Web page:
Professor Greg Murray is a researcher in the Department of Psychological Sciences at Swinburne University of Technology. He has spent many years researching the circadian system and part of this involves looking at how people’s bodies adapt to daylights savings.
Although we have to adjust to daylight savings twice a year in Australia, many people still find it difficult to easily adapt to the time change.
With daylight savings switching over this Sunday 2 October, Professor Murray shares a few tips on what you can do to make a smooth transition to the new time.
1. Begin your transition in the days before the 1-hour change
- Progressively delay clocks by 15 minutes
- Avoid drinking coffee after midday
- Avoid drinking alcohol in the evening
2. Plan for being tired for the days after the change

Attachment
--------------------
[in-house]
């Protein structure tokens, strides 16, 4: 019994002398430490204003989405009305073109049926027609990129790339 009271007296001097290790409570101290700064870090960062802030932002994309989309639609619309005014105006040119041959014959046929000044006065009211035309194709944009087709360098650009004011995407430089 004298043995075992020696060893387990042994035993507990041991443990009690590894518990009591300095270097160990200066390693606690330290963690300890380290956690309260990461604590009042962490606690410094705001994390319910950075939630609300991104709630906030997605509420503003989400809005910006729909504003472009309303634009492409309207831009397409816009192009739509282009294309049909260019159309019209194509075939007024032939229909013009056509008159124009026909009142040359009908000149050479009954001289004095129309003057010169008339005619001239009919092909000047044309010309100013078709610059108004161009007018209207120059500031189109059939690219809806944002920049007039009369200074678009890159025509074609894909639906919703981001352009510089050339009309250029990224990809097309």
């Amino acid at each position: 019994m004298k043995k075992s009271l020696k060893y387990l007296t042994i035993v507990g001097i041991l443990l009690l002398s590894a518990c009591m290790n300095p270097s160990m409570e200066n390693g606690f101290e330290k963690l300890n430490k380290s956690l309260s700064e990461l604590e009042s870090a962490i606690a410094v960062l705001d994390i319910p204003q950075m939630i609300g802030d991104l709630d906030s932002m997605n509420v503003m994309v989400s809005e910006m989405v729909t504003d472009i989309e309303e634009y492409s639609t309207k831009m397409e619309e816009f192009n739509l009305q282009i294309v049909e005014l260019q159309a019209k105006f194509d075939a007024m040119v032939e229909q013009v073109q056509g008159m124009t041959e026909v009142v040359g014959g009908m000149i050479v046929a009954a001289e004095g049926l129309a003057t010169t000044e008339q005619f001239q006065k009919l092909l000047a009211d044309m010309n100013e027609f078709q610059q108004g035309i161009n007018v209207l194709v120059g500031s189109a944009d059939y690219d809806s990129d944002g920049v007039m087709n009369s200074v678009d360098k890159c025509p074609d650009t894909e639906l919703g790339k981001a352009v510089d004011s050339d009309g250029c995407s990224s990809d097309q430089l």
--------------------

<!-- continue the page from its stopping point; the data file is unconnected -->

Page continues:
- Plan your work/school commute – avoid rushing
- If sleep deprivation leaves you irritable, be cautious with friends, workmates, and significant others
3. Adjust your body clock
- We can help our body clock synchronise with the new clock time by getting light exposure early in the day, and avoiding bright light in the evening
4. Take advantage of increased daylight hours
- More daylight in the evenings is an opportunity to increase socialising and exercise, two of the main drivers of wellbeing
The daylight savings switch will occur at 2am on Sunday 2 October when all clocks are switched forward by one hour.